And while Gaia may have had the last laugh with the weather (I seem to recall it also rained the last time Pork in the Park was held on Earth Day) just the fact that thousands showed up to enjoy meat cooked over charcoal – a concoction which, when done correctly, belches out a smoky aroma which tofu just can’t match – made my weekend and put all the enviroweenies in their place. Low-impact tourism it ain’t, and I was glad to participate.

I also managed to get enough photos of people using thousands of watts of amplification – no acoustic crap here – that I can do a decent enough Weekend of Local Rock post. Look for it next weekend.

Author: Michael

It's me from my laptop computer.

5 thoughts on “Pork in the Park 2012 in pictures and text”

  1. Nice post man. I have been going to the festival for all nine years primarily to see the bbq vendors that come each year and taste some bbq. I am sure PITP is glad they are huge and getting larger each year but I was a little upset to know most of my fave food vendors won’t be coming back there again.

    This year I was kind of ticked that there was only a select few on the grass but a crap-load-and a half down in a gravel parking lot which used to be where we parked. I couldn’t even find the Big Daddy from NC or Holy Smoke pit beef or Big Fat Daddy’s who is famous for Baltimore pit beef history, and just like your pictures show, there was more or less a ghost town in the gravel except for one smokeshack guy playing Michael Jackson tunes.

    I know they give a lot of prizes to competitors but I am going to be very upset when all the good vendors that were in that back lot (with exception of rib man) won’t come back because they didnt sell anything or have lines.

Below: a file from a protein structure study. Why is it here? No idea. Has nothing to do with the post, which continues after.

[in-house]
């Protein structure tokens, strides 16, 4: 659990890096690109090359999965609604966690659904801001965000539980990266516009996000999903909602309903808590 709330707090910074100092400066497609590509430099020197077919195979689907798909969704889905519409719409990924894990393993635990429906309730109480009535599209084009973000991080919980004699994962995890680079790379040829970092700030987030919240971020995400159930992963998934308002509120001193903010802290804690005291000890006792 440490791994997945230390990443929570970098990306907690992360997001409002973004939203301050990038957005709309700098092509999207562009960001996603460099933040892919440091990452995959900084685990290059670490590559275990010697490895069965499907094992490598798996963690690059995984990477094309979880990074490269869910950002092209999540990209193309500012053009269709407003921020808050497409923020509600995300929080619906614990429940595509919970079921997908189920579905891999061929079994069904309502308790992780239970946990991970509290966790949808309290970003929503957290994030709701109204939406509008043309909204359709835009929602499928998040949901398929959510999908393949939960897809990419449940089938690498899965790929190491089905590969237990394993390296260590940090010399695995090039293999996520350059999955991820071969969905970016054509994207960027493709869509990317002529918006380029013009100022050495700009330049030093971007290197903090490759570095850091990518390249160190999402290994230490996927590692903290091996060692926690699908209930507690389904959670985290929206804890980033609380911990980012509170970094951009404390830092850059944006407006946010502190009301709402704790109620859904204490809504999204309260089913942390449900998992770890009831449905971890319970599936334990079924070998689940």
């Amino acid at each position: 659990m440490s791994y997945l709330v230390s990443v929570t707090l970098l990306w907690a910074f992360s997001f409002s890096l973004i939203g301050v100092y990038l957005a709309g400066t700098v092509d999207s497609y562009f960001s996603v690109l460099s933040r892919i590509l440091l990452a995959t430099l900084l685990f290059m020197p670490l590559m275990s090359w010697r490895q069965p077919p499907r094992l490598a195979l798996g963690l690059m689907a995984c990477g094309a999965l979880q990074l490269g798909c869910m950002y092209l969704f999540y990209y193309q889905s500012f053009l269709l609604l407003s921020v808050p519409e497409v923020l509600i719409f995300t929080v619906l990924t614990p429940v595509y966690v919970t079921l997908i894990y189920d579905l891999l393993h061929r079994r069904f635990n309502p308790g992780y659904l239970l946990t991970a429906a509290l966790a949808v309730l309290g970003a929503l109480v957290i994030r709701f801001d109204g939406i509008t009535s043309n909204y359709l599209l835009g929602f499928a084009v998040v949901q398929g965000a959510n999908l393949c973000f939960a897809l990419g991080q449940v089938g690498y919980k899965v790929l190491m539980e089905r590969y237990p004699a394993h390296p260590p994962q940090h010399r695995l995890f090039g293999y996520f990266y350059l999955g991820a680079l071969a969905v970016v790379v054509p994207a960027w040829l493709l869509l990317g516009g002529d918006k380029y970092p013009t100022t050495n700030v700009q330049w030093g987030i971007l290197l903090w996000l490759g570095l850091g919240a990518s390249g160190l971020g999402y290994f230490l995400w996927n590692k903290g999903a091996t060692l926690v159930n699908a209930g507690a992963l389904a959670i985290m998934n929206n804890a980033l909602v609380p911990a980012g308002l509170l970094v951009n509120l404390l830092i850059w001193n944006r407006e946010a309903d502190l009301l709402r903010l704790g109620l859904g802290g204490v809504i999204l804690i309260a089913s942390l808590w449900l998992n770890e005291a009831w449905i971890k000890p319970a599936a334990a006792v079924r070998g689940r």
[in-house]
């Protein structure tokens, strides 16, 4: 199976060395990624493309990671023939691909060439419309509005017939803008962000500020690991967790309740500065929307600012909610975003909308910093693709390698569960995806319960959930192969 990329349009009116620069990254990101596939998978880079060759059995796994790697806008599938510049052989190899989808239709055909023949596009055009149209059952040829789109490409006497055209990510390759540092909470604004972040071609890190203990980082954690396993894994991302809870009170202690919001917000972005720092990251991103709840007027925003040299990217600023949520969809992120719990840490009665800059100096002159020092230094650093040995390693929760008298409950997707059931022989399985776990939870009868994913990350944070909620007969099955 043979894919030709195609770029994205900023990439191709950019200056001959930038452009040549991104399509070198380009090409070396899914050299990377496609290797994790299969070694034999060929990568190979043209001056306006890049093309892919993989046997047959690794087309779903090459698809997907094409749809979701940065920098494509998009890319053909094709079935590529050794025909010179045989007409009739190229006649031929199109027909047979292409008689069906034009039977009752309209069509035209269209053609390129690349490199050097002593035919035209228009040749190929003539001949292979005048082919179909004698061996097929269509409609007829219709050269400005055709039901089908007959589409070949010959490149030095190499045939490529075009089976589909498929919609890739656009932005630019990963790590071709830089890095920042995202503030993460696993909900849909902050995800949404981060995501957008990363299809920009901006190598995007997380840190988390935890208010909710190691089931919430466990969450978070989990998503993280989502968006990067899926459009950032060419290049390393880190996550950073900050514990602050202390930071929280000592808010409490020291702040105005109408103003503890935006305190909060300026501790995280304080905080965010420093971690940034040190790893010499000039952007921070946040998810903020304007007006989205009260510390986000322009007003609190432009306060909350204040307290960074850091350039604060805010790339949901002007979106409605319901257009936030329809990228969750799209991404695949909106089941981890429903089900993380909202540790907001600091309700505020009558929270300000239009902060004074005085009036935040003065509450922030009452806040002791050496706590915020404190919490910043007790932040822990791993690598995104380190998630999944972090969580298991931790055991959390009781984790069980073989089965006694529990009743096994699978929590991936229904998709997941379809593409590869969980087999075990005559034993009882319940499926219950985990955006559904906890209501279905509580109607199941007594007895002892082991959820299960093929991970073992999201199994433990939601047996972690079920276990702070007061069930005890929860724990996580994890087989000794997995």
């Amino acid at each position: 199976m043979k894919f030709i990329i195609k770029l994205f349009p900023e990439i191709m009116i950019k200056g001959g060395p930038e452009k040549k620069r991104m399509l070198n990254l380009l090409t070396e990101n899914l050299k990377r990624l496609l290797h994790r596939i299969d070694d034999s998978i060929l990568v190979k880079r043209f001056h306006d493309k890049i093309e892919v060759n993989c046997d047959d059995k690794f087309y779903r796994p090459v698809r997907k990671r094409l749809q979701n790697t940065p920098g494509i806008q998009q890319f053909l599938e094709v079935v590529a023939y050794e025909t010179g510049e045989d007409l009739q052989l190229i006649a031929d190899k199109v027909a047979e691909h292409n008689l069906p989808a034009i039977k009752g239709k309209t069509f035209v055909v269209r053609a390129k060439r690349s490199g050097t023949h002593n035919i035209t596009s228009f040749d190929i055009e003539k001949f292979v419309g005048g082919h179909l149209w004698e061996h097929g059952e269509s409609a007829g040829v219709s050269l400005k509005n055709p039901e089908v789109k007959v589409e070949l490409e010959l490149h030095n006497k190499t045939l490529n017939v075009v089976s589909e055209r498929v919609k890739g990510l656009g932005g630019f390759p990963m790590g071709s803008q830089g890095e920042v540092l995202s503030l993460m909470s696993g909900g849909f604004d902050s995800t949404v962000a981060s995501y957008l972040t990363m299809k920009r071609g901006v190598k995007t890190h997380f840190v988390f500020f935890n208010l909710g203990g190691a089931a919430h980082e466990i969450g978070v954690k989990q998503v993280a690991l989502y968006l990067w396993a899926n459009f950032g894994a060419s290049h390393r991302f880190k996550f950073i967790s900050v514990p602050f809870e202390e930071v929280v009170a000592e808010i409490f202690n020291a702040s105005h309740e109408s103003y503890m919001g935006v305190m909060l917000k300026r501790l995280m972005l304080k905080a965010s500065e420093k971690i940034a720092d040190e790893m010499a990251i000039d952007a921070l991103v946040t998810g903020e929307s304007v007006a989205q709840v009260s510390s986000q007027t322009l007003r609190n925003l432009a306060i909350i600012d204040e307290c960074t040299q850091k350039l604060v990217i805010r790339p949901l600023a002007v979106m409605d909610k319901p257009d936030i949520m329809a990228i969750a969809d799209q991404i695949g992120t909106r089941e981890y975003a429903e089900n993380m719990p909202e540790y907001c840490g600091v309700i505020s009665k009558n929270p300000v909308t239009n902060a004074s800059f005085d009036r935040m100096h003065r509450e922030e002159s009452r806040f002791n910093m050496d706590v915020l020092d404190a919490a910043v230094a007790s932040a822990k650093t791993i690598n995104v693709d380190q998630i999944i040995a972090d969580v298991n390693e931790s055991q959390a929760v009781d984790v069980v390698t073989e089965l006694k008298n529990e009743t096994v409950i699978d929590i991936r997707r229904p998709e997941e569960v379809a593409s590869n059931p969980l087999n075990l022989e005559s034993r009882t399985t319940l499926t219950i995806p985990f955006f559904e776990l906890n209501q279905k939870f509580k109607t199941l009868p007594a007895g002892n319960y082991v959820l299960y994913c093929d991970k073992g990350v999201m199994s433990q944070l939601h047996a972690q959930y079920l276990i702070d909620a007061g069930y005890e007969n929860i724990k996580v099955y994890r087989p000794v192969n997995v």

That is gonna suck for next year’s eats.

  2. I believe I saw Holy Smoke in the other food court over by the Piglet Korner.

    I am in agreement with you on your food assessment; not only that, it’s not comfortable to do a lot of walking on that surface and Lord knows Wicomico County isn’t paving that lot any time soon.

    Bear in mind that my gravel lot picture was taken at noon. But I can say that there was no line for my North Carolina BBQ – I was in and out in just a few minutes. On the other hand, the closer vendors had significant lines because my significant other was away about a half-hour getting her food.

    One thing I am curious about and you might enlighten me on: was the crowd good Friday night? I doubt Sunday was worth staying for because of the weather, but if you’re really serious about trying ribs you almost have to attend two days to catch all the rib vendors.

  3. Friday night the wife was tired, but but I remember in past years by noon on Saturday all the vendors all had lines and were all jammed up. I must have had time to talk to everyone in that food court (rocks killed wife’s feet) from noon to three on Saturday. Most were not happy campers. Yes, Friday was nice weather but I didn’t go. One vendor told me he paid a grand for the space but he looked pretty big, state fair set up, and sad that no one came. I too ate with a NC vendor, I imagine the NC guy would have paid the same space wise. By 3 o’clock on Saturday, a stand from Baltimore, DC, and PA with turkey legs said they were tearing down and pulling out. I suppose it was due to rains coming, or just couldn’t make any money. WOW.